- Have alternative hypotheses been considered?
- Are there position statements regarding this therapy, issued by any professional organizations? Does your professional organization have a position statement on it?
- Have results been described in peer-reviewed journals, or only the lay press?
- Are there conflicts of interest for those evaluating the claims?
- Are personal attacks being made against those who question the claims?
- How widely used is the intervention?
- How much does it cost in time, energy, and money, for families?
- What is the attraction for families to try this therapy?
One of the presentations included a factoid claiming that up to 74% of families try alternative options for treating children with autism. Given how few truly evidence-based options there are, I'm actually surprised the number isn't higher -- I suppose it also depends on what you class as "alternative." In just the list above, we've done two: brushing and sensory integration. The brushing was a total bust... and I learned from the presentation that it really wasn't indicated for Joy in the first place, since it's aimed at sensory defensiveness and Joy is a sensory seeker, pretty much across the board. The sensory integration, however, is an ongoing part of our journey.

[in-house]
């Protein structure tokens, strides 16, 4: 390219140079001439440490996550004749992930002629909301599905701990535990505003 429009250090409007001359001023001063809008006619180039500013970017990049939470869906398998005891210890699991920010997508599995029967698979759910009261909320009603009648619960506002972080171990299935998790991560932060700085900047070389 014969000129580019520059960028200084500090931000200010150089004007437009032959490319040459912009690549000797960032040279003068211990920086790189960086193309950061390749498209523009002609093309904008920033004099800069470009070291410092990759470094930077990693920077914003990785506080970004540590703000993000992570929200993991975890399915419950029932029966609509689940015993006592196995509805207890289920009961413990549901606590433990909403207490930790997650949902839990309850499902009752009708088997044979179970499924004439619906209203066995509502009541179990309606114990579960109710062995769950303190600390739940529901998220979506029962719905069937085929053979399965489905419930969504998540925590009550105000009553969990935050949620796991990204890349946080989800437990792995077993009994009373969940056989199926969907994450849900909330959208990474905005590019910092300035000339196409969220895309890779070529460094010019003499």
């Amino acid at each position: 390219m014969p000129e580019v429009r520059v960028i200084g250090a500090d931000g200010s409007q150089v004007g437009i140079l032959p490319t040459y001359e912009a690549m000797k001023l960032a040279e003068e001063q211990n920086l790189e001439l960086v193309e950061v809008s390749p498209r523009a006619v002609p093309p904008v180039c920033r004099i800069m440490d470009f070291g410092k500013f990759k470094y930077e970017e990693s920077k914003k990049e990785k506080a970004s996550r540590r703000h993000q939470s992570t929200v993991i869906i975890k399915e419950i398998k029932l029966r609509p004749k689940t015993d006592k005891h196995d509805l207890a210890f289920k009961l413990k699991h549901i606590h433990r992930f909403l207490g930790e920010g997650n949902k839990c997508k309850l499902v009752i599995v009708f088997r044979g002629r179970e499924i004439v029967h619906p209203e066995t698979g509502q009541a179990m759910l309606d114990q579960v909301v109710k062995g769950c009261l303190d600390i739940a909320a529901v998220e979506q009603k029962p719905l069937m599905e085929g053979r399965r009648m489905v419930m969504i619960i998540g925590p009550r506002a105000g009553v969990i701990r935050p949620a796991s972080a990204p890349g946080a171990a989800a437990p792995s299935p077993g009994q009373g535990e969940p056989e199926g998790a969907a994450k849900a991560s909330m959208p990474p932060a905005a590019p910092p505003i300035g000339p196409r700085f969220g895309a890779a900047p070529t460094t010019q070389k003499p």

Anyway. Just as there are heirarchies in evidence quality, I'd say there's a hierarchy in the respectability of the interventions we saw presented. Sensory integration has wide acceptance in the profession of occupational therapy, and makes a certain amount of scientific sense, though the evidence base is not particularly strong (yet?). It was a interesting exercise for the two students, both OTs in training, who got assigned that topic, to examine it in terms of an "alternative" intervention.